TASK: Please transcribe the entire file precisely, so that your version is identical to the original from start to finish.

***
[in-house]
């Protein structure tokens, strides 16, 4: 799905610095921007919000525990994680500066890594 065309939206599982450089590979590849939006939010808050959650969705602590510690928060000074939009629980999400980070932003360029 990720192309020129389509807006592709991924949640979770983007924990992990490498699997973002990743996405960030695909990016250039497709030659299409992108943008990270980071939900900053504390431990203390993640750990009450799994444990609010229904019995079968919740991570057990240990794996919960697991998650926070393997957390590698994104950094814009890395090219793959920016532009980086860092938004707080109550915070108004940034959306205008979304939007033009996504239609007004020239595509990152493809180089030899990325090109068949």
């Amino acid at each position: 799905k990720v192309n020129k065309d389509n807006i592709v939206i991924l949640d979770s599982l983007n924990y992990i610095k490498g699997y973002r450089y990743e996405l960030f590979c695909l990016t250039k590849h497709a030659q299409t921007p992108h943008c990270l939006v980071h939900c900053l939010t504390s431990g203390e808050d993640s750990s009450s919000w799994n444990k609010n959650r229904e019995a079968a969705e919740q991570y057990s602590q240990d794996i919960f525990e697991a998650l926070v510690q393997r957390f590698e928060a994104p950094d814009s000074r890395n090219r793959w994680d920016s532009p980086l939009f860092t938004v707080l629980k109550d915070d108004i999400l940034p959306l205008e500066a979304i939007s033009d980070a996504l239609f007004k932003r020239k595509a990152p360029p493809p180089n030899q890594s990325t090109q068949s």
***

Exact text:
[in-house]
């Protein structure tokens, strides 16, 4: 799905610095921007919000525990994680500066890594 065309939206599982450089590979590849939006939010808050959650969705602590510690928060000074939009629980999400980070932003360029 990720192309020129389509807006592709991924949640979770983007924990992990490498699997973002990743996405960030695909990016250039497709030659299409992108943008990270980071939900900053504390431990203390993640750990009450799994444990609010229904019995079968919740991570057990240990794996919960697991998650926070393997957390590698994104950094814009890395090219793959920016532009980086860092938004707080109550915070108004940034959306205008979304939007033009996504239609007004020239595509990152493809180089030899990325090109068949």
């Amino acid at each position: 799905k990720v192309n020129k065309d389509n807006i592709v939206i991924l949640d979770s599982l983007n924990y992990i610095k490498g699997y973002r450089y990743e996405l960030f590979c695909l990016t250039k590849h497709a030659q299409t921007p992108h943008c990270l939006v980071h939900c900053l939010t504390s431990g203390e808050d993640s750990s009450s919000w799994n444990k609010n959650r229904e019995a079968a969705e919740q991570y057990s602590q240990d794996i919960f525990e697991a998650l926070v510690q393997r957390f590698e928060a994104p950094d814009s000074r890395n090219r793959w994680d920016s532009p980086l939009f860092t938004v707080l629980k109550d915070d108004i999400l940034p959306l205008e500066a979304i939007s033009d980070a996504l239609f007004k932003r020239k595509a990152p360029p493809p180089n030899q890594s990325t090109q068949s």